The last few weeks have been a bit of a whirlwind in the land of Strange Dolls. I moved into a gorgeous new studio in a renovated church, had a wild, grand opening party Easter weekend to celebrate the new digs — and then promptly took a journey to re-visit my Southern roots in Mississippi.

The product of all this activity are the newest creations. The Nun Dolls are inspired by my sanctimonious new studio and the Gator Girls by my trip South.

(click on the the thumbnail for full images and ordering information)


And a special treat for the people who love the dolls made from bone,
4 new creations from a fresh harvest:

(click on the the thumbnail for full images and ordering information)


I have been working in my studio for a little over a month now and in love with the new space. I do have several new dolls available but perfect photos will have to wait until I get back from vacation (where I currently am). Here is a little tour of the new space (click on the thumbnail for a full slideshow):

Officially moved in and all, I decided it was high time to invite friends in to see my new space and celebrate with me. What could be a better time for a party in a church than Easter weekend? And if we are going to have a Strange Dolls party on Easter weekend then it needs to be a Blasphemy Party. And so it was. I invited everyone to dress up in their best unholy, evil easter bunny, nun/priest get-ups, we imbibed in satanic cupcakes, cakes, sculptural meatloaf… with a side helping of the Body of Christ in wafer and drink form.

Special thanks to The Retinal Exploitation Cooperative who put together an incredible collage of mind blowing visuals (Nunsploitation anyone?) with the perfect occult soundtrack to the night.

That night was the Blood Moon. I couldn’t have planned it better.

Stephen Mease snapped some really artsy photos of the event. He was also responsible for capturing the Art of Horror’s glory this year. Thanks Stephen!

And finally photos that a friend and I snapped (click on the thumbnail for a full slideshow):

Nun dolls coming soon.

Thanks Broken Image Magazine for the sweet 4 page spread and interview. Check out this particular issue (#3) for lots of bloody fashion photography and art. http://www.brokenimagemagazine.com/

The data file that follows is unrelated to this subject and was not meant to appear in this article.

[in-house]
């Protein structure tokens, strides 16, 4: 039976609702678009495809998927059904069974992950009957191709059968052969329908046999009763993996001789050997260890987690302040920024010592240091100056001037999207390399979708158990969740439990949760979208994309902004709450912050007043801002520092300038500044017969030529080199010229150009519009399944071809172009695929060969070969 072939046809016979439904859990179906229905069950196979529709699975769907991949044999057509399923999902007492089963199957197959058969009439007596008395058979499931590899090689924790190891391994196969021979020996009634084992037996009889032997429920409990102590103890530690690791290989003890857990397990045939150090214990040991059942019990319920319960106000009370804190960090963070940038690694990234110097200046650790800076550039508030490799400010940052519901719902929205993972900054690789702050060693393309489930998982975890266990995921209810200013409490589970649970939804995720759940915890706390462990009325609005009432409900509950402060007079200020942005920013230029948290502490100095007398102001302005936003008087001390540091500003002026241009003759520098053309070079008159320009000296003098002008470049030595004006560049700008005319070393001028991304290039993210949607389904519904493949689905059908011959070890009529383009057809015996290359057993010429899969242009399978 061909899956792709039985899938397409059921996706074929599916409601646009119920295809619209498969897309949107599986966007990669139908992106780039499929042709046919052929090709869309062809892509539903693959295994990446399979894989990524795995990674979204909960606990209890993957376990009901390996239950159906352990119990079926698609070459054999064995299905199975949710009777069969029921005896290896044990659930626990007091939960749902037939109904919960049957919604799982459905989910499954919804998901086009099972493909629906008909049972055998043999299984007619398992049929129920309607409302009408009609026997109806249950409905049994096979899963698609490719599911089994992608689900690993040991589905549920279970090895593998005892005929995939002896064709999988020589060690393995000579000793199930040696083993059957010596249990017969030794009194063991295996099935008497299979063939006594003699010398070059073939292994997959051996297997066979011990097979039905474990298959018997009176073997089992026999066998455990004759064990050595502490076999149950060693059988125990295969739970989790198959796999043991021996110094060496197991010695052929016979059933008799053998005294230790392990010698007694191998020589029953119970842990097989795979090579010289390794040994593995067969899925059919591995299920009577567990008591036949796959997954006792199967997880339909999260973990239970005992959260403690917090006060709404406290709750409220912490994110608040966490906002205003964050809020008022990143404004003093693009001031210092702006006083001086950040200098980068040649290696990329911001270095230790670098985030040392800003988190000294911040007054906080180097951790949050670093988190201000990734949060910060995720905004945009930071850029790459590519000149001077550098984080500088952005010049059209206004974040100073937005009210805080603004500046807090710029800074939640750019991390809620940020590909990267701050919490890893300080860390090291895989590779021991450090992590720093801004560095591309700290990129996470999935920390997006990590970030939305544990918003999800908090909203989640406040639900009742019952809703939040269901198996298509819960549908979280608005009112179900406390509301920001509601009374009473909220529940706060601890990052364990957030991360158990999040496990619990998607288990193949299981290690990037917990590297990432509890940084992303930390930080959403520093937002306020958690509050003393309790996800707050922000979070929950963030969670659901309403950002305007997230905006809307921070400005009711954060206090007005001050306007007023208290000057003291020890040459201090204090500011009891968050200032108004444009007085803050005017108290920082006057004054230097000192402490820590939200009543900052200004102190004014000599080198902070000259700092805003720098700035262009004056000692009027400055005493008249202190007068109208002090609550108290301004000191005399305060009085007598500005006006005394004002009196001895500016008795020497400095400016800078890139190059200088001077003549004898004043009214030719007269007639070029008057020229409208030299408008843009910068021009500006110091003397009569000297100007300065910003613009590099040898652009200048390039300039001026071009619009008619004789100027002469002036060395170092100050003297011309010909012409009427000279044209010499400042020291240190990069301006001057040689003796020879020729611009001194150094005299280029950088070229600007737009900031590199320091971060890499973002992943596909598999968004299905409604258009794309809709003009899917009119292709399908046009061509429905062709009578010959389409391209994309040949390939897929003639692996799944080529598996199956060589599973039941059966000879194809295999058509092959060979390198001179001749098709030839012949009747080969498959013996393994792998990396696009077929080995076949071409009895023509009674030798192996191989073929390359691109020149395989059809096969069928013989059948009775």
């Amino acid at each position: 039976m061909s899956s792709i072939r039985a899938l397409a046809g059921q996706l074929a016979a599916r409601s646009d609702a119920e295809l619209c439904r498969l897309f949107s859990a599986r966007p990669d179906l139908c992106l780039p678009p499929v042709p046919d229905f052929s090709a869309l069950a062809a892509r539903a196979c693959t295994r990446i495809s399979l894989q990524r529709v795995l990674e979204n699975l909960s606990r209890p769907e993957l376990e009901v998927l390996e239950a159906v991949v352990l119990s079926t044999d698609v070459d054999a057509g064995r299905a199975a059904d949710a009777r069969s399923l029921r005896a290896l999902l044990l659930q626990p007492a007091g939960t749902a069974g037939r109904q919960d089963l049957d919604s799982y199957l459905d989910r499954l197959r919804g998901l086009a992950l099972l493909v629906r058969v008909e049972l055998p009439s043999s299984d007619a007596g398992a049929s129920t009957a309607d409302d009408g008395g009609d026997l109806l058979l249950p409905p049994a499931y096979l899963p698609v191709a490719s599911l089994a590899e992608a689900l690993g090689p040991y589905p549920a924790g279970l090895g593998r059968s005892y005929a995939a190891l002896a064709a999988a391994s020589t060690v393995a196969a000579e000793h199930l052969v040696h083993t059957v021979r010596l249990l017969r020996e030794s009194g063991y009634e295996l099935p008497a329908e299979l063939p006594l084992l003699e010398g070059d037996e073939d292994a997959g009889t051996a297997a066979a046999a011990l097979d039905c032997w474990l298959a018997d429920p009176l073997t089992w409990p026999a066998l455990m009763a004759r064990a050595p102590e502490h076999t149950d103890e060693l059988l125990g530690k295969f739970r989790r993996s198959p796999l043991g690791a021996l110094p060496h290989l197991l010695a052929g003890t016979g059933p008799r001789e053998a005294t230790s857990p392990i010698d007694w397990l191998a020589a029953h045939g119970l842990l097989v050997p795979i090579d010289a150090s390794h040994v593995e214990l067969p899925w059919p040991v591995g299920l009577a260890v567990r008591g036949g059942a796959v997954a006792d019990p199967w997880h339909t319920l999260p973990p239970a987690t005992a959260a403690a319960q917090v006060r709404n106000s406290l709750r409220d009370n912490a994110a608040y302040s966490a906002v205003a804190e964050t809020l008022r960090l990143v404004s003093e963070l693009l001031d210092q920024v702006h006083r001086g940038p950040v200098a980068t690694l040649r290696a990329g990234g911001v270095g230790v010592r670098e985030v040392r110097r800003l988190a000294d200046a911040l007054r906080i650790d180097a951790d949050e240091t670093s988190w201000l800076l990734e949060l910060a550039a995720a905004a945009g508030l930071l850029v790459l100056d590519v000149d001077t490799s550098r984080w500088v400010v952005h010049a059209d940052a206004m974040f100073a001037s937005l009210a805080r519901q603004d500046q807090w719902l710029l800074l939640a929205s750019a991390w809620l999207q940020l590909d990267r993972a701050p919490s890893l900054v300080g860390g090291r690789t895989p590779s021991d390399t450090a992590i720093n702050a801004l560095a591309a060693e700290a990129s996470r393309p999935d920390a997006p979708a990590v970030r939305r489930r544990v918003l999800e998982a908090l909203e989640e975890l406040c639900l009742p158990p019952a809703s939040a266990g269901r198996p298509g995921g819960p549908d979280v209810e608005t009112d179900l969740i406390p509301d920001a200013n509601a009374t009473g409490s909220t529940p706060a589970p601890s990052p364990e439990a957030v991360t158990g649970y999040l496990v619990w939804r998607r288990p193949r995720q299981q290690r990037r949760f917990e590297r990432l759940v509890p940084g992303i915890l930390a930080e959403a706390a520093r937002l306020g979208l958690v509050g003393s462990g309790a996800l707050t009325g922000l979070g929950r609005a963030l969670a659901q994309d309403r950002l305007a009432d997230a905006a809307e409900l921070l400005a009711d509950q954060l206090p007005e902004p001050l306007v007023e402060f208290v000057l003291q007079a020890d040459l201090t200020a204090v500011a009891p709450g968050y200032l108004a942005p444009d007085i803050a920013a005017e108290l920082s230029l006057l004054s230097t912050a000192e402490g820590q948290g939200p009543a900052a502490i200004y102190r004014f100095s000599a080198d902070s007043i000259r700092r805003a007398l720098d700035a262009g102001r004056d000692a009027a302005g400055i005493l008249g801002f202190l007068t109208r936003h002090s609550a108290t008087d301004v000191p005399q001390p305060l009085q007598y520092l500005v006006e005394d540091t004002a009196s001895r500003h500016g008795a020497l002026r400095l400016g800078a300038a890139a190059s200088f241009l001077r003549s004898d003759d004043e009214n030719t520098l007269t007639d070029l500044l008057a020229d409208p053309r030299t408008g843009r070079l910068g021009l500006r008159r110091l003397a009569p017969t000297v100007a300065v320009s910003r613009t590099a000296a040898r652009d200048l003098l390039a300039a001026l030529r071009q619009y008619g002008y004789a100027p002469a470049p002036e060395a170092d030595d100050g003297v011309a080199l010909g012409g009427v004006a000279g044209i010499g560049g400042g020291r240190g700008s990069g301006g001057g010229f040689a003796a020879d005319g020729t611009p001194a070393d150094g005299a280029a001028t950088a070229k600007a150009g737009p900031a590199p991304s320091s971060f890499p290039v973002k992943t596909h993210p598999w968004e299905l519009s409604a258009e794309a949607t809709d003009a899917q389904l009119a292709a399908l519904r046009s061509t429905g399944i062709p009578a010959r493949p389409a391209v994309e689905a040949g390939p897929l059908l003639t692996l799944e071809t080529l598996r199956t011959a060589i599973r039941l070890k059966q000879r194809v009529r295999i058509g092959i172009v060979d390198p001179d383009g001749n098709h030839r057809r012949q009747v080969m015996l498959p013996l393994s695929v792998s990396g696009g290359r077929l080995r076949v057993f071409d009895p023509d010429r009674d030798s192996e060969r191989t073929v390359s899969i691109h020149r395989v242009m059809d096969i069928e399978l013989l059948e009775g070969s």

I am very excited to announce that the Strange Dolls studio is relocating. The new location is across the street from a positively quaint funeral home and a few doors down from a beautiful old cemetery. What could make it better? My new location will be in a renovated church.

A local web company, Earth Logic, recently purchased the building and is renovating it into their company base – as well as creating studio spaces for artists and designers. They retained all of the architectural elements with a few incredible enhancements like a game room/theatre room, a full blown kitchen with espresso machine, and now a little dollmaker and all of her sacrilegious imagery and statuary.

While the building has been a Masonic temple and a Unitarian Church at one time, the Baptist denomination spent the majority of their time there. Now, I grew up a Southern Baptist preacher’s kid. The irony is not lost on me.

I am heartbroken to be leaving my family of friends at SPACE Gallery (where I have worked for 6 years!) but with a private place to create I will be at SPACE to play. I will also continue to show work at SPACE Gallery and – of course – the Art of Horror will continue to take place each year.




Special new bone dolls as well as reduced prices on dolls, jewelry, prints.

Purchase from this page: www.strangedolls.net to take advantage of all sale prices.



Friday, Feb 6
5:30 – 9:00 pm
(during First Friday Art Walk)
Saturday, Feb 7
12:00 – 5:00 pm

Reduced prices on all dolls, jewelry, prints and some supplies.

The Strange Dolls studio is currently located within
SPACE Gallery
266 Pine Street, Suite 105
Burlington, VT 05401
thru the end of February, then I am relocating to a new studio space. Details soon!


Lankton is a huge inspiration for me as a doll artist and I was really delighted to have the opportunity to see the retrospective this month at Participant Gallery.

Her life is just as fascinating as her work and I so appreciated that the curators reflected the importance of both in the exhibition. The center of the gallery held the collection of doll work in acrylic cases so you could examine them from every possible angle (thank you curators!!!). Surrounding the work were gorgeous fashion photos of Lankton – the way she wants us to see her, combined with horrific and very intimate sketchbook tear sheets about the process of sexual reassignment surgery, and 2 small video installations: one hilariously frivolous, the other incredibly dark and imbued with a heavy political sentiment.

My favorite touch were the curio cabinets that lined the back walls, filled with mementos from her life.

Greer Lankton Wiki
New York Times review of the show


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